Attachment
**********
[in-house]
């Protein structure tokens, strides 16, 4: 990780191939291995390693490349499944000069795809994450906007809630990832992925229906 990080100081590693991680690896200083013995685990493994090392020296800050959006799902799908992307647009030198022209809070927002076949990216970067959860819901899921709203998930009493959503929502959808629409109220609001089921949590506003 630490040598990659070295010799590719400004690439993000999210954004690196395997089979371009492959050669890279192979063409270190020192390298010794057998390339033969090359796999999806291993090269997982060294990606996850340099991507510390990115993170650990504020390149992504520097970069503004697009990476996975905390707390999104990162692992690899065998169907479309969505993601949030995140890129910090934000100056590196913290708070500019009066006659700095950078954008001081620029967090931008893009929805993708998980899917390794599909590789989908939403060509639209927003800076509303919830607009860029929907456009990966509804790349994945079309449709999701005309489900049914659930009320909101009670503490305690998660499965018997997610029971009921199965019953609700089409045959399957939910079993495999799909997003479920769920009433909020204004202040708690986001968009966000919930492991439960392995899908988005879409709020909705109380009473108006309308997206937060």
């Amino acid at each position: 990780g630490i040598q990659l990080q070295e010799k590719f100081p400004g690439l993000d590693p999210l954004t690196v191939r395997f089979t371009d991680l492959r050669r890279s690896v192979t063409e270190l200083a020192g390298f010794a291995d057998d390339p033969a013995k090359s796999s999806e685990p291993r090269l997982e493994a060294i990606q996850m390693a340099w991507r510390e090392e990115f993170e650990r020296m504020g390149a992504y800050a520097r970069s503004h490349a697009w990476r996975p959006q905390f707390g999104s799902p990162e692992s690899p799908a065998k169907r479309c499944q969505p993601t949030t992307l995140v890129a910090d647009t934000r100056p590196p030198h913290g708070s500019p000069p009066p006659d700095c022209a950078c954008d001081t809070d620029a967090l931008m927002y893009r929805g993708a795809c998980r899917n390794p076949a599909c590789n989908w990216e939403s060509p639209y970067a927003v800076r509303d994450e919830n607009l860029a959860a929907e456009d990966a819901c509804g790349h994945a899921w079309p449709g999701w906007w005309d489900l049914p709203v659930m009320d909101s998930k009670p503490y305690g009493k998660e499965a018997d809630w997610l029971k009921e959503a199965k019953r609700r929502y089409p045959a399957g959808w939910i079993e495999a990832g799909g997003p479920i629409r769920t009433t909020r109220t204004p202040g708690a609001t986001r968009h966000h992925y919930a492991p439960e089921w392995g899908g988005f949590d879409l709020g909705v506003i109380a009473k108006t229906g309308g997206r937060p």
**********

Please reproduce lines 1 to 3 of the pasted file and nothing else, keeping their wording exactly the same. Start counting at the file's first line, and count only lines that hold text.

[in-house]
């Protein structure tokens, strides 16, 4: 990780191939291995390693490349499944000069795809994450906007809630990832992925229906 990080100081590693991680690896200083013995685990493994090392020296800050959006799902799908992307647009030198022209809070927002076949990216970067959860819901899921709203998930009493959503929502959808629409109220609001089921949590506003 630490040598990659070295010799590719400004690439993000999210954004690196395997089979371009492959050669890279192979063409270190020192390298010794057998390339033969090359796999999806291993090269997982060294990606996850340099991507510390990115993170650990504020390149992504520097970069503004697009990476996975905390707390999104990162692992690899065998169907479309969505993601949030995140890129910090934000100056590196913290708070500019009066006659700095950078954008001081620029967090931008893009929805993708998980899917390794599909590789989908939403060509639209927003800076509303919830607009860029929907456009990966509804790349994945079309449709999701005309489900049914659930009320909101009670503490305690998660499965018997997610029971009921199965019953609700089409045959399957939910079993495999799909997003479920769920009433909020204004202040708690986001968009966000919930492991439960392995899908988005879409709020909705109380009473108006309308997206937060």
């Amino acid at each position: 990780g630490i040598q990659l990080q070295e010799k590719f100081p400004g690439l993000d590693p999210l954004t690196v191939r395997f089979t371009d991680l492959r050669r890279s690896v192979t063409e270190l200083a020192g390298f010794a291995d057998d390339p033969a013995k090359s796999s999806e685990p291993r090269l997982e493994a060294i990606q996850m390693a340099w991507r510390e090392e990115f993170e650990r020296m504020g390149a992504y800050a520097r970069s503004h490349a697009w990476r996975p959006q905390f707390g999104s799902p990162e692992s690899p799908a065998k169907r479309c499944q969505p993601t949030t992307l995140v890129a910090d647009t934000r100056p590196p030198h913290g708070s500019p000069p009066p006659d700095c022209a950078c954008d001081t809070d620029a967090l931008m927002y893009r929805g993708a795809c998980r899917n390794p076949a599909c590789n989908w990216e939403s060509p639209y970067a927003v800076r509303d994450e919830n607009l860029a959860a929907e456009d990966a819901c509804g790349h994945a899921w079309p449709g999701w906007w005309d489900l049914p709203v659930m009320d909101s998930k009670p503490y305690g009493k998660e499965a018997d809630w997610l029971k009921e959503a199965k019953r609700r929502y089409p045959a399957g959808w939910i079993e495999a990832g799909g997003p479920i629409r769920t009433t909020r109220t204004p202040g708690a609001t986001r968009h966000h992925y919930a492991p439960e089921w392995g899908g988005f949590d879409l709020g909705v506003i109380a009473k108006t229906g309308g997206r937060p």